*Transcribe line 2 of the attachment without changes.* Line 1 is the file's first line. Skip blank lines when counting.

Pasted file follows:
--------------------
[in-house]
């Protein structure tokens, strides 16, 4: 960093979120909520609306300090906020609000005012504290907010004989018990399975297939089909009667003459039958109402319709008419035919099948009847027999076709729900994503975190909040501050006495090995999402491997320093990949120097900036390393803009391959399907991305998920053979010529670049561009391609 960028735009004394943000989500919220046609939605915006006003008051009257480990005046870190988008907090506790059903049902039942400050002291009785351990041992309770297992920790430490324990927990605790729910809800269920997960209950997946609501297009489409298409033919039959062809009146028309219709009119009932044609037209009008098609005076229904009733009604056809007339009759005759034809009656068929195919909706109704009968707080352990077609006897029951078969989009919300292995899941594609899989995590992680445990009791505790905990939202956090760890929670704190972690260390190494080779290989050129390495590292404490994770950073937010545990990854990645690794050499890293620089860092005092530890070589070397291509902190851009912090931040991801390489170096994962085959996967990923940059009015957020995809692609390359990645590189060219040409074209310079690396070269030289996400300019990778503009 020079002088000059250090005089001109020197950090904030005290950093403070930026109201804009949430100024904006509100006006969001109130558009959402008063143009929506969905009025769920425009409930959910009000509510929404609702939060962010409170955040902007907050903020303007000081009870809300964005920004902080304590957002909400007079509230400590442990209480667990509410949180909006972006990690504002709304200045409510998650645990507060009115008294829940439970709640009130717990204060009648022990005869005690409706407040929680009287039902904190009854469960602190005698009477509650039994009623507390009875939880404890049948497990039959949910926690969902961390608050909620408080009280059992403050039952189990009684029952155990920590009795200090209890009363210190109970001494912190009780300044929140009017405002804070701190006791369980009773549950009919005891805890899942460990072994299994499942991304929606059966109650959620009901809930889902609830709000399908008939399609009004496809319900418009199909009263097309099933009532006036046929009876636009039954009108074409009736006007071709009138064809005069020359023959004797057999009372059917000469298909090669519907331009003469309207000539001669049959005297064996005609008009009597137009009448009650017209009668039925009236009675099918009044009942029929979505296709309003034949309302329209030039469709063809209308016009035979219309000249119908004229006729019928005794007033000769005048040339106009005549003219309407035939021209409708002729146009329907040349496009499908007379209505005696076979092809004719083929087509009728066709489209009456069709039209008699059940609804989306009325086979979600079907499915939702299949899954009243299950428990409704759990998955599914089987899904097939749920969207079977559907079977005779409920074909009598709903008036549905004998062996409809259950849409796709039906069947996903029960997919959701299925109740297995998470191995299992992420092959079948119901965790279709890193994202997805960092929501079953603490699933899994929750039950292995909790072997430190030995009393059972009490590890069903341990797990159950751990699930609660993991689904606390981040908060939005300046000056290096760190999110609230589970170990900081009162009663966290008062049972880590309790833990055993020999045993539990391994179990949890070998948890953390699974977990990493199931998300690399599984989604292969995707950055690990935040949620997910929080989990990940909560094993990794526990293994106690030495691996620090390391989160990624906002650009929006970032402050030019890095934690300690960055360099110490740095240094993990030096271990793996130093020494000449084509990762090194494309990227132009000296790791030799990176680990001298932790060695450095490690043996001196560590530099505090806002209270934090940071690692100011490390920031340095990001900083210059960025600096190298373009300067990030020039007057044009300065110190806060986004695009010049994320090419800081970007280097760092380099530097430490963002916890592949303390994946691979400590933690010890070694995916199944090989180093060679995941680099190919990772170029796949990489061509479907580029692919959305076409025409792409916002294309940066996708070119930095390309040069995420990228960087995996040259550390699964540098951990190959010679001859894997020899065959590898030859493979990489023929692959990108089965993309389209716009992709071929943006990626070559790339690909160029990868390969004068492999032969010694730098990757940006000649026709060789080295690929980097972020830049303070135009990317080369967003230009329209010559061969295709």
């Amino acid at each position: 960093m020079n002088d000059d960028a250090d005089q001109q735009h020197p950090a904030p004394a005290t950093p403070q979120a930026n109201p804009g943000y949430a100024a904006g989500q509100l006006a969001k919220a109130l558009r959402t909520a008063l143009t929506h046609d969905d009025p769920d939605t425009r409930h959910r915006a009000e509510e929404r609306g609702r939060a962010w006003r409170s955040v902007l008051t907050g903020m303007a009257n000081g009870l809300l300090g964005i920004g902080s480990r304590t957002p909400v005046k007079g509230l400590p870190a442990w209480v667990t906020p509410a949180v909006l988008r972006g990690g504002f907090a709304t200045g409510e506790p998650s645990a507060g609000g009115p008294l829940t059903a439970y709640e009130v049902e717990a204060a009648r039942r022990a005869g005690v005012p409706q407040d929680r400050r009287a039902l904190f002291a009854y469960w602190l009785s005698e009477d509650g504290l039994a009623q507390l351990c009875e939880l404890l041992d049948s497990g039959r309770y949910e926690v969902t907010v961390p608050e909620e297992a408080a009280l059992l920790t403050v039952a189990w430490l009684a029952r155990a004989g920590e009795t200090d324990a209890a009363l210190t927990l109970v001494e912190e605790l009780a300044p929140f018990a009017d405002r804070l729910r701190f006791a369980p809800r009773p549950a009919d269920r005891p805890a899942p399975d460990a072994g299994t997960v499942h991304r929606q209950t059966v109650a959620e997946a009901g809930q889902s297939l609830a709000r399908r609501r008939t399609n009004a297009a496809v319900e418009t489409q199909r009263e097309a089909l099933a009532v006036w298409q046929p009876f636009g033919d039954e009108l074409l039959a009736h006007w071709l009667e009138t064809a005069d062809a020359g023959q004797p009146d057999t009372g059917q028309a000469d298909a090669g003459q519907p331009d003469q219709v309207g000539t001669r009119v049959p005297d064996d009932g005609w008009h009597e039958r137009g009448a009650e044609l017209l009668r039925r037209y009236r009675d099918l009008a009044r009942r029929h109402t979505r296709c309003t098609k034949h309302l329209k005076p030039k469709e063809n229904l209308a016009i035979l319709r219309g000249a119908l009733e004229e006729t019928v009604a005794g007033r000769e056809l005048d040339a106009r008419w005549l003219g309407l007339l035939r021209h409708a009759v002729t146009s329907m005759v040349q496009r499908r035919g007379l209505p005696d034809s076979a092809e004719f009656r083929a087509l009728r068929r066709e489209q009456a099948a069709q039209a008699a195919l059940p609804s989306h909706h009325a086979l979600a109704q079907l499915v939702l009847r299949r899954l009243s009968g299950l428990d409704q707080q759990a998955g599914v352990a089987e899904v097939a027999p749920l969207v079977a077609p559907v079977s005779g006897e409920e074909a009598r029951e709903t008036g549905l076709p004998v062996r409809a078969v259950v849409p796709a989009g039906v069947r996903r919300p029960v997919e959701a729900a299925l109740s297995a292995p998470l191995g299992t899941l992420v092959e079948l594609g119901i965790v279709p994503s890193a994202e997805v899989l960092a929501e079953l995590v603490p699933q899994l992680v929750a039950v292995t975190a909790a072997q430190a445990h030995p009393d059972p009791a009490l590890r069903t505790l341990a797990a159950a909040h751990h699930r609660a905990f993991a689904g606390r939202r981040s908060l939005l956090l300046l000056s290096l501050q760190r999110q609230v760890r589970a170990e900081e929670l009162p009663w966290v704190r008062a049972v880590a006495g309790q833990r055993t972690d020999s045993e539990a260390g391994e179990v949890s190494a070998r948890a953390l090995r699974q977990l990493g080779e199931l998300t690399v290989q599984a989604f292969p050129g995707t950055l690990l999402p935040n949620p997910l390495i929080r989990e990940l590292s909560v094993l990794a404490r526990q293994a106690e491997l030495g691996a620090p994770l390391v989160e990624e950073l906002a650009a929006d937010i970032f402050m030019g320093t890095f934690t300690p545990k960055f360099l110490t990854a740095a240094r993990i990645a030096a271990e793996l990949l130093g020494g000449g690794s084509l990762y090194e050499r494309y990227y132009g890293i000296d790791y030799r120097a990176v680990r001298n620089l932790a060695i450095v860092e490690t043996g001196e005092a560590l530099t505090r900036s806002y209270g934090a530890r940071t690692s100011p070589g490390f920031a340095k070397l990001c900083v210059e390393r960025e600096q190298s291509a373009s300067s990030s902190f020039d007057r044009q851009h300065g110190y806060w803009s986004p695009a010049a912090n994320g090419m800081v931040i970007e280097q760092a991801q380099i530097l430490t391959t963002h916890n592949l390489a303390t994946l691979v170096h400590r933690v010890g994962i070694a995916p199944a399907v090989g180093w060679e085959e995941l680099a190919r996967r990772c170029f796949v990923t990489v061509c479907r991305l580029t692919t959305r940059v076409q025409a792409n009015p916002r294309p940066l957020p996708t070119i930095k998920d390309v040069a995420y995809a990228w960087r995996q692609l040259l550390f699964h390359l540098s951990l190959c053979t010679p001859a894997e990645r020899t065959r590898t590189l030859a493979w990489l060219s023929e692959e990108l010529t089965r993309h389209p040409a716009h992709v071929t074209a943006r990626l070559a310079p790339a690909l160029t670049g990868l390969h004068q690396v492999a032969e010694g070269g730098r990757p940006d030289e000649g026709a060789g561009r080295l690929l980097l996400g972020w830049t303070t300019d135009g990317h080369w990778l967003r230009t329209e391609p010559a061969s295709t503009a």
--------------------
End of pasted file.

């Protein structure tokens, strides 16, 4: 960093979120909520609306300090906020609000005012504290907010004989018990399975297939089909009667003459039958109402319709008419035919099948009847027999076709729900994503975190909040501050006495090995999402491997320093990949120097900036390393803009391959399907991305998920053979010529670049561009391609 960028735009004394943000989500919220046609939605915006006003008051009257480990005046870190988008907090506790059903049902039942400050002291009785351990041992309770297992920790430490324990927990605790729910809800269920997960209950997946609501297009489409298409033919039959062809009146028309219709009119009932044609037209009008098609005076229904009733009604056809007339009759005759034809009656068929195919909706109704009968707080352990077609006897029951078969989009919300292995899941594609899989995590992680445990009791505790905990939202956090760890929670704190972690260390190494080779290989050129390495590292404490994770950073937010545990990854990645690794050499890293620089860092005092530890070589070397291509902190851009912090931040991801390489170096994962085959996967990923940059009015957020995809692609390359990645590189060219040409074209310079690396070269030289996400300019990778503009 020079002088000059250090005089001109020197950090904030005290950093403070930026109201804009949430100024904006509100006006969001109130558009959402008063143009929506969905009025769920425009409930959910009000509510929404609702939060962010409170955040902007907050903020303007000081009870809300964005920004902080304590957002909400007079509230400590442990209480667990509410949180909006972006990690504002709304200045409510998650645990507060009115008294829940439970709640009130717990204060009648022990005869005690409706407040929680009287039902904190009854469960602190005698009477509650039994009623507390009875939880404890049948497990039959949910926690969902961390608050909620408080009280059992403050039952189990009684029952155990920590009795200090209890009363210190109970001494912190009780300044929140009017405002804070701190006791369980009773549950009919005891805890899942460990072994299994499942991304929606059966109650959620009901809930889902609830709000399908008939399609009004496809319900418009199909009263097309099933009532006036046929009876636009039954009108074409009736006007071709009138064809005069020359023959004797057999009372059917000469298909090669519907331009003469309207000539001669049959005297064996005609008009009597137009009448009650017209009668039925009236009675099918009044009942029929979505296709309003034949309302329209030039469709063809209308016009035979219309000249119908004229006729019928005794007033000769005048040339106009005549003219309407035939021209409708002729146009329907040349496009499908007379209505005696076979092809004719083929087509009728066709489209009456069709039209008699059940609804989306009325086979979600079907499915939702299949899954009243299950428990409704759990998955599914089987899904097939749920969207079977559907079977005779409920074909009598709903008036549905004998062996409809259950849409796709039906069947996903029960997919959701299925109740297995998470191995299992992420092959079948119901965790279709890193994202997805960092929501079953603490699933899994929750039950292995909790072997430190030995009393059972009490590890069903341990797990159950751990699930609660993991689904606390981040908060939005300046000056290096760190999110609230589970170990900081009162009663966290008062049972880590309790833990055993020999045993539990391994179990949890070998948890953390699974977990990493199931998300690399599984989604292969995707950055690990935040949620997910929080989990990940909560094993990794526990293994106690030495691996620090390391989160990624906002650009929006970032402050030019890095934690300690960055360099110490740095240094993990030096271990793996130093020494000449084509990762090194494309990227132009000296790791030799990176680990001298932790060695450095490690043996001196560590530099505090806002209270934090940071690692100011490390920031340095990001900083210059960025600096190298373009300067990030020039007057044009300065110190806060986004695009010049994320090419800081970007280097760092380099530097430490963002916890592949303390994946691979400590933690010890070694995916199944090989180093060679995941680099190919990772170029796949990489061509479907580029692919959305076409025409792409916002294309940066996708070119930095390309040069995420990228960087995996040259550390699964540098951990190959010679001859894997020899065959590898030859493979990489023929692959990108089965993309389209716009992709071929943006990626070559790339690909160029990868390969004068492999032969010694730098990757940006000649026709060789080295690929980097972020830049303070135009990317080369967003230009329209010559061969295709």